Samples of blood were collected from 218 villagers in the Jinning County of China, in October 2015. The villages were located in areas, in an area surrounding caves known to host SARS-related coronavirus-carrying mammals – the bats. Results from the blood samples showed that almost 3% of them possessed antibodies against the SARS-like coronavirus. But none of the people had made any form of contact with the bats or shown any form of clinical symptoms. And this was the first recorded case of the coronavirus transmission from bat to human.
The Impact it is Having Now
It’s still not known where the COVID-19 originated from. Most people claim it came out nowhere. Economists refer to such as a black swan – an event whose occurrence is rare and unforeseeable, but one that causes massive consequences. In most cases, a pandemic causes global as well as US recessions, and that’s the case during the first half of 2020. The general economy was already weak and vulnerable to anything that didn’t stick to the script before the outbreak. As we can say, COVID-19 is way off-script. There’ll be an impact on every aspect of global business as a result of the virus. Dow Jones was shut down by the virus and got spooked until it crashed 30% from the historic high attained last month. Truly, almost every sector will receive some weight from this event.
I’ll first see how COVID-19 is affecting various sectors in terms of business as well as customer behaviour, before looking at the effect on the dental profession, for the sake of comparison.
The Present as well as the Future of Dentistry
It’s right to say that dental practice owners are at the moment facing a challenge they haven’t been ready for. There isn’t a single dental school or management training program that could have envisioned a situation where there’d be this kind of prolonged period of interruption.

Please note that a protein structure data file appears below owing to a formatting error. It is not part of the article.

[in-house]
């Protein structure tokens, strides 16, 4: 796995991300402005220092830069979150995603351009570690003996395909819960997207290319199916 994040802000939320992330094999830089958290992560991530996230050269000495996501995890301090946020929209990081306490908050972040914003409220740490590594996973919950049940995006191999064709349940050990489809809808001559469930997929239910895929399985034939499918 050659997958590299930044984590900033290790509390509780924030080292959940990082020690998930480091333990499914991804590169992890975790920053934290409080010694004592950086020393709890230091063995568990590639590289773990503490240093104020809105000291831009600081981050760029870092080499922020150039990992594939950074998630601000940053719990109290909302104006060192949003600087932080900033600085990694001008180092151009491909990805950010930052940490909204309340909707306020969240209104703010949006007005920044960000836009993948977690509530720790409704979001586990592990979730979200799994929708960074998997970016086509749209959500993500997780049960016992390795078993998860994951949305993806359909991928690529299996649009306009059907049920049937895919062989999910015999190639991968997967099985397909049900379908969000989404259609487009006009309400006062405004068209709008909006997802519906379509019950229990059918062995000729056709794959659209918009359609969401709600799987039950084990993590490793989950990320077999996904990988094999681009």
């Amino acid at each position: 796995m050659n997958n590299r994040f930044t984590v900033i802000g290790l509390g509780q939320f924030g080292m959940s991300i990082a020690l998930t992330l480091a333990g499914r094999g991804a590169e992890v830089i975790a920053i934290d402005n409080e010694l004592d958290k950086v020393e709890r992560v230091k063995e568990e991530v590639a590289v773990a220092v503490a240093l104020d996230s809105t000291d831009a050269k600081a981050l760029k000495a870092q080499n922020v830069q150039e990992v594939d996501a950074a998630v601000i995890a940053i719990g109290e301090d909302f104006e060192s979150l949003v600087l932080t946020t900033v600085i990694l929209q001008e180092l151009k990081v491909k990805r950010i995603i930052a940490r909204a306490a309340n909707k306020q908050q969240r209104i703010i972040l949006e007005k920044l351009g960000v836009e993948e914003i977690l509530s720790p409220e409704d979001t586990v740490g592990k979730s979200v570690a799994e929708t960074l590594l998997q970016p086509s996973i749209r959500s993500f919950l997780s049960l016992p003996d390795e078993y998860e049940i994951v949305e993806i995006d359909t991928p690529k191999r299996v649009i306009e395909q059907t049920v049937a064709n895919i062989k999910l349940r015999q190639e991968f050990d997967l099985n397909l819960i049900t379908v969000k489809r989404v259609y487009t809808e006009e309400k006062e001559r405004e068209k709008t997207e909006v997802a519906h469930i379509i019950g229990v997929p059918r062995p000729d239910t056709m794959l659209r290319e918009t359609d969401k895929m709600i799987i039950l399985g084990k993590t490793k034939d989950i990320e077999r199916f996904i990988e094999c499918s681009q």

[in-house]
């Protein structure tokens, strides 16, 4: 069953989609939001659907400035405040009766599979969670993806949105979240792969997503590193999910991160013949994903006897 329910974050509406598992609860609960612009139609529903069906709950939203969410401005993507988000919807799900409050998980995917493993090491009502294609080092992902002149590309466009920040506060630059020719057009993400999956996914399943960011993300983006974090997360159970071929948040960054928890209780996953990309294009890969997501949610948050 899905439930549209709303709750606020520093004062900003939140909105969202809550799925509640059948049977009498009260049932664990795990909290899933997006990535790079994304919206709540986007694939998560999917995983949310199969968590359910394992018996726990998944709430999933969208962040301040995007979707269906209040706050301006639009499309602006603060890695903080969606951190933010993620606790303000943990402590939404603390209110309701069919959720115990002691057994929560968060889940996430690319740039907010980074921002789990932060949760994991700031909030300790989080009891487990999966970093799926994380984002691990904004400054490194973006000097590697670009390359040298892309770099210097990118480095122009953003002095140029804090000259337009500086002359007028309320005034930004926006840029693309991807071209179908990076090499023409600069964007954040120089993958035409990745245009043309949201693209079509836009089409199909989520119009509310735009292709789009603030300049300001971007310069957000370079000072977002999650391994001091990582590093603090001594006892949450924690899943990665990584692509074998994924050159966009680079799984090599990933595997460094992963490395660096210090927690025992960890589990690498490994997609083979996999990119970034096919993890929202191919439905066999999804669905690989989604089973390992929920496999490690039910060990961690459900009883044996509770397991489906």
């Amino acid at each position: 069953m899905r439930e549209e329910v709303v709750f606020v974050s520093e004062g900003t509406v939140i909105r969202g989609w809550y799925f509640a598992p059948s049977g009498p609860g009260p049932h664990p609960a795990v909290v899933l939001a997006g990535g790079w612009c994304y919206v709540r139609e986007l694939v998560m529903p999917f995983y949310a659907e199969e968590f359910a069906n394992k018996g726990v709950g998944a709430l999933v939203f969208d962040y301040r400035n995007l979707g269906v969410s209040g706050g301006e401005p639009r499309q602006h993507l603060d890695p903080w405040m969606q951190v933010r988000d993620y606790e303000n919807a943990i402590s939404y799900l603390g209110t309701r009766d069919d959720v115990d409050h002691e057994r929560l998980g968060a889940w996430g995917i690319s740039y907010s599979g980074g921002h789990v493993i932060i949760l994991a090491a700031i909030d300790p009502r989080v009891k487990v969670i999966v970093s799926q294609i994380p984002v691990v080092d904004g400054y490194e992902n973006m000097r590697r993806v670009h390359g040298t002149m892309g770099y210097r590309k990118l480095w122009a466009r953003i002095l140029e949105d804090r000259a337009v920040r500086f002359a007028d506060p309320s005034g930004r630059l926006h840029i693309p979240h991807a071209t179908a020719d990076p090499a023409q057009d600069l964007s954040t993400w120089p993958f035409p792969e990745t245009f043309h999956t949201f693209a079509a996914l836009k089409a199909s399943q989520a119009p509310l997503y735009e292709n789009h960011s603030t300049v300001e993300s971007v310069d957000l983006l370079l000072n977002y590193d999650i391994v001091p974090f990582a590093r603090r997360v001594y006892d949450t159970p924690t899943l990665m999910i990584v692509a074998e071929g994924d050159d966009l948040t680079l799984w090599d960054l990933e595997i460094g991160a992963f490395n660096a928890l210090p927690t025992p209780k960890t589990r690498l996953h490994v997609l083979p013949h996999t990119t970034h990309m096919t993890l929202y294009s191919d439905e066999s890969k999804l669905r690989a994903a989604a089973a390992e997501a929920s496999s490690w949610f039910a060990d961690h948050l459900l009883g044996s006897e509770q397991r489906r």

Practices are using every method they can (social media, voice messages, mailers, and practice websites) to let their patients know about office closures for everyday dentistry. Screening protocols meant for patients, for example, the one created by the American Association of Endodontists (AAE), should proceed even after lifting of restrictions.
Closure of the practices has resulted in the most unfortunate impact, which is on staff salaries. A lot of staff members have less wiggle room for finances. Unemployment insurance is expected to only meet part of their requirements. And because most practice owners have been affected financially as a result of the uncertainty, the steps by the federal government in the coming few weeks will be monitored closely by everyone.
The Hiring of Associates and Hygienists
A lot of confusion among dental graduates is evident, about the hiring patterns as a result of this crisis. The vacancies that arise in dental practices some the following purposes: replace an exiting associate or expand a corporate office. For the first one, there’s a greater likelihood of dentists waiting to see the response of the patients. In case they recover fast, there’ll be an urgency to hire to catch up for the lost time. It may be a bit trickier for corporate jobs. It’s most likely that practice owners and corporations will respond depending on how their financiers, such as banks, adjust to the new reality. Some are likely to expand their practices while others may wait to make a move in the future. In the beginning, the whole situation may prove to be a bit tough for dental hygienists, but it’s going to plateau soon. I believe that any such effect is going to last only for the current hiring cycle, and it’s unlikely it will extend beyond a few months.
Dental Supply Companies
Personal protective equipment (PPE) such as gloves, face masks, gowns and goggles, and cleaning, diagnostic, surgical as well as wound care products have been in production, mainly by big suppliers in China. Surely, there’ll be a decrease in this dependence on China. For sure, this is pretty good news for the manufacturers located in North America.
The Bottom Line
Most probably, the virus is going nowhere and it will stay with us. From dentists in Fleet to the dentists of London, there will be many changes that have to be made. There’ll be lots of behaviour changes, for example, reduced travels, less smoking, a rise in the use of pneumococcal vaccines, increased online purchases and food ordering, a rise in interest in online classes, social distancing, additional movies detailing viral outbreaks, and much more.